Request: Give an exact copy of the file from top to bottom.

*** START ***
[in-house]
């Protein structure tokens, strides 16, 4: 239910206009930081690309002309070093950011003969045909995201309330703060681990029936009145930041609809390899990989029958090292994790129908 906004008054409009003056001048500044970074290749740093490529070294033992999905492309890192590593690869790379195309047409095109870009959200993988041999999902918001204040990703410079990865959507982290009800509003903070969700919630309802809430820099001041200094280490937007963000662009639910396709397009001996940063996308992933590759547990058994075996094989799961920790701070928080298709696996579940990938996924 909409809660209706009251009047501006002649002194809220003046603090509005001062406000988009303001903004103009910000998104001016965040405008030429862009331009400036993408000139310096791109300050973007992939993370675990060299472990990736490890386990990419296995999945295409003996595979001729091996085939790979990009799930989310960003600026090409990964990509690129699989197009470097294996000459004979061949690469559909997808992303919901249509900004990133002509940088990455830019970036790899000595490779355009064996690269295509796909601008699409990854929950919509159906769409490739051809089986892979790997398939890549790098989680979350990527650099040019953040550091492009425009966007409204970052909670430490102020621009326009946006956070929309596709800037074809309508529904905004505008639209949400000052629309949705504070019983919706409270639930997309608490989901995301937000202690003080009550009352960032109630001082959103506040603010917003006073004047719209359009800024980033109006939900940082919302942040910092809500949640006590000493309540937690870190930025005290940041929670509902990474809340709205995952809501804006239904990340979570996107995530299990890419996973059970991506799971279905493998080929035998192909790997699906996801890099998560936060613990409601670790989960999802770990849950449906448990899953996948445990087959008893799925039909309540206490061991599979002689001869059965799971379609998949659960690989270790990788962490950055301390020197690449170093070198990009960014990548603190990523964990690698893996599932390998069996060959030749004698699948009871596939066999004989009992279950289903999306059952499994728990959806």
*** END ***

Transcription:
[in-house]
């Protein structure tokens, strides 16, 4: 239910206009930081690309002309070093950011003969045909995201309330703060681990029936009145930041609809390899990989029958090292994790129908 906004008054409009003056001048500044970074290749740093490529070294033992999905492309890192590593690869790379195309047409095109870009959200993988041999999902918001204040990703410079990865959507982290009800509003903070969700919630309802809430820099001041200094280490937007963000662009639910396709397009001996940063996308992933590759547990058994075996094989799961920790701070928080298709696996579940990938996924 909409809660209706009251009047501006002649002194809220003046603090509005001062406000988009303001903004103009910000998104001016965040405008030429862009331009400036993408000139310096791109300050973007992939993370675990060299472990990736490890386990990419296995999945295409003996595979001729091996085939790979990009799930989310960003600026090409990964990509690129699989197009470097294996000459004979061949690469559909997808992303919901249509900004990133002509940088990455830019970036790899000595490779355009064996690269295509796909601008699409990854929950919509159906769409490739051809089986892979790997398939890549790098989680979350990527650099040019953040550091492009425009966007409204970052909670430490102020621009326009946006956070929309596709800037074809309508529904905004505008639209949400000052629309949705504070019983919706409270639930997309608490989901995301937000202690003080009550009352960032109630001082959103506040603010917003006073004047719209359009800024980033109006939900940082919302942040910092809500949640006590000493309540937690870190930025005290940041929670509902990474809340709205995952809501804006239904990340979570996107995530299990890419996973059970991506799971279905493998080929035998192909790997699906996801890099998560936060613990409601670790989960999802770990849950449906448990899953996948445990087959008893799925039909309540206490061991599979002689001869059965799971379609998949659960690989270790990788962490950055301390020197690449170093070198990009960014990548603190990523964990690698893996599932390998069996060959030749004698699948009871596939066999004989009992279950289903999306059952499994728990959806």